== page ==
The fundamentals of innovation education

Authored by: Larisa V. Shavinina

The Routledge International Handbook of Innovation Education

Print publication date:  March  2013
Online publication date:  May  2013

Print ISBN: 9780415682213
eBook ISBN: 9780203387146
Adobe ISBN: 9781136698019

10.4324/9780203387146.ch3

 

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The fundamentals of innovation education

Introduction

In contrast to the universal readiness to develop innovators pointed out in the Preface (Shavinina, this volume), researchers occasionally study how to develop innovators. From many chapters included in the best-selling International Handbook on Innovation (Shavinina, 2003a), only few of them discussed the development of innovators in science (Root-Bernstein, 2003; Root-Bernstein & Root-Bernstein, 2003; Shavinina, 2003b; Weisberg, 2003) or the development of innovative abilities via the stimulation of creativity (Clapham, 2003; Reis & Renzulli, 2003; Shavinina & Ponomarev, 2003). How to specifically develop innovators in science, technology, engineering, and mathematics is a relatively new direction in the interdisciplinary science of innovation.

The US government, who realized a need to develop innovators in science, technology, engineering, and math (STEM) disciplines, is behind a recent push for more research in this area. The National Science Board led the efforts of the US administration in this direction (NSF, 2009). Specifically, in August 2009 the Board invited a group of experts in the areas of giftedness, creativity, cognitive psychology, and science education for a panel discussion on how to develop the next generation of innovators in STEM disciplines (NSF, 2009). This event—with a subsequent report to Congress and President Obama—demonstrates that the US government is indeed interested in developing innovators.

For the most part, experts invited for a hearing in August 2009 emphasized policy issues related to the development of innovators (Subotnik et al., 2009), findings from high ability studies (Lubinski & Benbow, 2006; VanTassel-Baska & MacFarlane, 2009), and a need to radically change the existingpractice of the development of scientists in sciences, engineering, and mathematics (Root-Bernstein, 2008). Shavinina (2009g) underlined the need to better study the high achievers in STEM disciplines (e.g., Nobel Prize winners in science and great inventors), whose innovation achievements are undeniable, as well as a need to focus on innovation education for everyone. Experts agree that the existing research base is rather thin (Benbow, 2009), that a comprehensive research plan is necessary, and that there is need for basic research in this area (Marett & Johnson, 2009).

If we want to actualize the innovative potential of today's children and develop their unique innovative talents, then we have to concentrate on innovation education. It is necessary to point out that innovation education is not about innovations in teaching mathematics, physics, biology, chemistry, and other disciplines. These are the so-called domain-specific innovations in each particular area of human endeavor (Shavinina, 2003a). They also help develop innovators. However, this is not what innovation education is all about. Innovation education refers to a wide range of educational interventions aimed at developing and transforming child talent into adult innovation. It means those societal actions aimed at helping children to become adult innovators. These educational interventions should include, but should not be limited to, the following eleven elements:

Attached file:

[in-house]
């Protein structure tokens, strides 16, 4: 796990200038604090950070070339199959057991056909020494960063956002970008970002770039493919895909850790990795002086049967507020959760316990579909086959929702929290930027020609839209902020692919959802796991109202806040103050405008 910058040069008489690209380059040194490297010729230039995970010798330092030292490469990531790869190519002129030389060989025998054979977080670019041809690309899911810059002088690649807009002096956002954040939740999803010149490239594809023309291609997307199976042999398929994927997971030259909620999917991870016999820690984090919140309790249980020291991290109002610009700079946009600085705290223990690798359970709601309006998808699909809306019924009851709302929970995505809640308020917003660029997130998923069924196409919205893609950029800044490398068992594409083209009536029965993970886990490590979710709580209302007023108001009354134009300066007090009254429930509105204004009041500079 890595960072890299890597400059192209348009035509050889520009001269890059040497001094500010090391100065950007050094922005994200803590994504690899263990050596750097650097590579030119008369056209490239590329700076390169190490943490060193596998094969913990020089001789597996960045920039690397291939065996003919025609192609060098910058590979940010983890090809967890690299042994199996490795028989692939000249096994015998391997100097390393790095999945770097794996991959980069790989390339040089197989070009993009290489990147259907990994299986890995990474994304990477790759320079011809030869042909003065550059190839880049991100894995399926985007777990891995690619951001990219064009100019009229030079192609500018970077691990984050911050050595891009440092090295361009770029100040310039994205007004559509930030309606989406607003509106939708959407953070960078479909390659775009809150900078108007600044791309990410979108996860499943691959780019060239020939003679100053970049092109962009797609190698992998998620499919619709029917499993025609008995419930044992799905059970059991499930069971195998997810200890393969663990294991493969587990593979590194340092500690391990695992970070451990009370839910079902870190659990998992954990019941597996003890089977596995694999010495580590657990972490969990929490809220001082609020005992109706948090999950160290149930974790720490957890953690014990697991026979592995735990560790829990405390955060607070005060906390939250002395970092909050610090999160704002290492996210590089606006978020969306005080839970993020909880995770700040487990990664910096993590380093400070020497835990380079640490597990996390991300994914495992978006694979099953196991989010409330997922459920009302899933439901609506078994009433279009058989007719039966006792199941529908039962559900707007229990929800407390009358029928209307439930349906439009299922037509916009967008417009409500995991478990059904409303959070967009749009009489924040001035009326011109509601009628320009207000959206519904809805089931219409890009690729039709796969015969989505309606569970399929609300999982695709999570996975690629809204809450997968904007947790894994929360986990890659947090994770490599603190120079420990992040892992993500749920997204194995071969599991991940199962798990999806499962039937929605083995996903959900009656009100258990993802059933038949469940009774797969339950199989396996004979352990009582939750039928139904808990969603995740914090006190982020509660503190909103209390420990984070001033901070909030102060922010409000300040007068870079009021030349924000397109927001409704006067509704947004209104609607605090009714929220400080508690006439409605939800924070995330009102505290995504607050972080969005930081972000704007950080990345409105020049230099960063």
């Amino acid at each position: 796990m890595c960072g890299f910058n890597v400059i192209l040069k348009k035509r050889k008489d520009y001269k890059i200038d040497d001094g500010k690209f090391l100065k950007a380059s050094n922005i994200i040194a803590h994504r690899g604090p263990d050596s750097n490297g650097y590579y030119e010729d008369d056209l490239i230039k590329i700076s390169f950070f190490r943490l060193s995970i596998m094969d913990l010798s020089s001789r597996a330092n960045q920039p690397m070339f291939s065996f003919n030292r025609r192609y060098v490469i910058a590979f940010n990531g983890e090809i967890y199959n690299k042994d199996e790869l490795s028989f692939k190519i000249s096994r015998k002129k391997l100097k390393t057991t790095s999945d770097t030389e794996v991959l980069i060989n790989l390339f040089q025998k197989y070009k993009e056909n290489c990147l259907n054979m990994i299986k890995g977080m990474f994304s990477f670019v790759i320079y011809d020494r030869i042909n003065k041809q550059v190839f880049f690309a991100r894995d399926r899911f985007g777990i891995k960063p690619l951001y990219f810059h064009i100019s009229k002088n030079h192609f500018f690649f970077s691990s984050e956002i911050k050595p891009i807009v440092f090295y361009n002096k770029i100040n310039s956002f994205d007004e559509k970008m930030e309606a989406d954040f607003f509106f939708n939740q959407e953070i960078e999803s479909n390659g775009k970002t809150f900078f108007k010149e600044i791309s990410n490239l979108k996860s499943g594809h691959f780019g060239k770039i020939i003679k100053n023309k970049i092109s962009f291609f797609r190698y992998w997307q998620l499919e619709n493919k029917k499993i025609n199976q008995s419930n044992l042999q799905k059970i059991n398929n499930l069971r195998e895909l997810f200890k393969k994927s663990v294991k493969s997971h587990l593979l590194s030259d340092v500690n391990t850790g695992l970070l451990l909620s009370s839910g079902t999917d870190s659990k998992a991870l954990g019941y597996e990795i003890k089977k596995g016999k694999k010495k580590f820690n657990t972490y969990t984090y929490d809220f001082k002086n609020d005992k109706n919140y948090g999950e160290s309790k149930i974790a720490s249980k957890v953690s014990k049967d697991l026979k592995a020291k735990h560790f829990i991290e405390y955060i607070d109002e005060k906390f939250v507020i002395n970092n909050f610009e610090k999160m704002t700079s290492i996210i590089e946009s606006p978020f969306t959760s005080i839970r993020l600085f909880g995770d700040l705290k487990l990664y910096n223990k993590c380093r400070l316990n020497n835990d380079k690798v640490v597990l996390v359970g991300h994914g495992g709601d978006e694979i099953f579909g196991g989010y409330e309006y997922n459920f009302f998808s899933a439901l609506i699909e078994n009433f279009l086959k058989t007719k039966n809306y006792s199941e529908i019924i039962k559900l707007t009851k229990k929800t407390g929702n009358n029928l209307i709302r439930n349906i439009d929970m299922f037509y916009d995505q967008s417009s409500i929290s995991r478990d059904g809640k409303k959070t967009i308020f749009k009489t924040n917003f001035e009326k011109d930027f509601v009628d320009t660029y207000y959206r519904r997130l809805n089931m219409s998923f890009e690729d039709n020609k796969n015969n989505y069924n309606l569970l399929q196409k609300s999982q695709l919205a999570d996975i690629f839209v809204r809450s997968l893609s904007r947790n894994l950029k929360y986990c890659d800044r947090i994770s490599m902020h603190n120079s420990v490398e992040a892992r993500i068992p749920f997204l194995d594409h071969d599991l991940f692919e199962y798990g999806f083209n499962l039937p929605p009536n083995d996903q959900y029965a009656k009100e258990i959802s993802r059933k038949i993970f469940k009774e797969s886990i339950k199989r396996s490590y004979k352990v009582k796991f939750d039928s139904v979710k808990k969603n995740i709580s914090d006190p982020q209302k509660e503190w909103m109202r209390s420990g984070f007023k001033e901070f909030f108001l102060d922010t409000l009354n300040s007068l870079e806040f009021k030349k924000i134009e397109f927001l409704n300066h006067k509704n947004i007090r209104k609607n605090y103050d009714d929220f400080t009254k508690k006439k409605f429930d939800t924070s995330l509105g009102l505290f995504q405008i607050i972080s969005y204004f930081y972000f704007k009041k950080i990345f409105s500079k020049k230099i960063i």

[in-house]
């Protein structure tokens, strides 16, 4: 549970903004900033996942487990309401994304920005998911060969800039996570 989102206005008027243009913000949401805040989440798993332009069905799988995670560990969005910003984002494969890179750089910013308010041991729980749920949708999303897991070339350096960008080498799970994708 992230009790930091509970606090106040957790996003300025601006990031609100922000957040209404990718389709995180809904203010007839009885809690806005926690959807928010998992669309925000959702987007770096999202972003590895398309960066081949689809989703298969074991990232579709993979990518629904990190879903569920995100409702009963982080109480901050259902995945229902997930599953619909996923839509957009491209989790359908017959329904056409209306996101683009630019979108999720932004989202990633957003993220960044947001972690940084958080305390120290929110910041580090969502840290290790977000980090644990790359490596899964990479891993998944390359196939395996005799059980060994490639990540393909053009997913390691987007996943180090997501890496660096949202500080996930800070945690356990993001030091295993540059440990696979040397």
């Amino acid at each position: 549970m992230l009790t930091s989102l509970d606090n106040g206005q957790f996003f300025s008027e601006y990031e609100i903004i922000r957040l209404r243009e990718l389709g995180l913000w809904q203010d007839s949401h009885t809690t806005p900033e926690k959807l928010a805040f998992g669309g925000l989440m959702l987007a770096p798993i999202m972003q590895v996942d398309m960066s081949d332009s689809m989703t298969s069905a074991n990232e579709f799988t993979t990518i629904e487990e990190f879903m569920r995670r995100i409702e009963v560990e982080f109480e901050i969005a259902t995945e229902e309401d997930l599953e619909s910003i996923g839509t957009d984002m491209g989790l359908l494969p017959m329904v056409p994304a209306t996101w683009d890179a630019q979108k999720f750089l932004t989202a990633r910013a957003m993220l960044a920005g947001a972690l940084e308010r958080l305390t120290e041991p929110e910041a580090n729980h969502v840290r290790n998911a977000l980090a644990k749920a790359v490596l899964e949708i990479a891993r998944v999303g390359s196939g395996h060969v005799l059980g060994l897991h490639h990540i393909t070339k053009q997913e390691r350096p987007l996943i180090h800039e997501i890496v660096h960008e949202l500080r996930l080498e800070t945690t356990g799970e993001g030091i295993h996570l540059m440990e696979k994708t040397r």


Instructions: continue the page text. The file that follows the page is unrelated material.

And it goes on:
1. The programs for gifted and talented children existing in the area of gifted education, which seem to be effective, and may be useful for many other categories of learners (e.g., the Renzulli Enrichment Program, the Future Problem Solving, Creative Problem Solving, the Center for Talented Youth programs, the Belin-Blank International Center for Gifted Education and Talent Development programs, and other programs, just to mention a few: Brody, 2009; Cramond, 2009; Cramond et al., this volume; Jones et al., this volume; Lyons & Reis, this volume; Renzulli & Reis, 2009; VanTassel-Baska & MacFarlane, 2009; Wallace, this volume).
  2. The best programs from science and technology education.
  3. New programs aimed at the development of entrepreneurial giftedness that is closely related to innovation.
  4. Programs for the development of children's metacognitive abilities. It means that special emphasis should be made on fostering their abilities to implement things: the so-called executive abilities. It is important for innovators, because innovation is about the implementation of ideas into practice.
  5. New programs, which should be based on recent progress in the study of scientific talent of Nobel laureates.
  6. Programs that would incorporate the essentials of research on polymaths.
  7. New programs for the development of applied wisdom and moral responsibility.
  8. Programs aimed at the development of managerial talent.
  9. The basics of deadline management.
  10. The foundations of innovation science: a general “know-what” and “know-how” about innovation, including the psychological basis of innovation, innovation gap, the individual differences principle of innovation, innovation management, just to mention a few.
  11. Courage-related issues. For innovators to succeed, the courage is compulsory. It is sad that no one teaches today's children and adolescents to be courageous in pursuing their unique interests and implementing their novel ideas into practice in the form of new products, processes, or services.

The structure of innovation education can, therefore, be presented as eleven overlapping elements; each of them is described below.

The structure of innovation education

Gifted education programs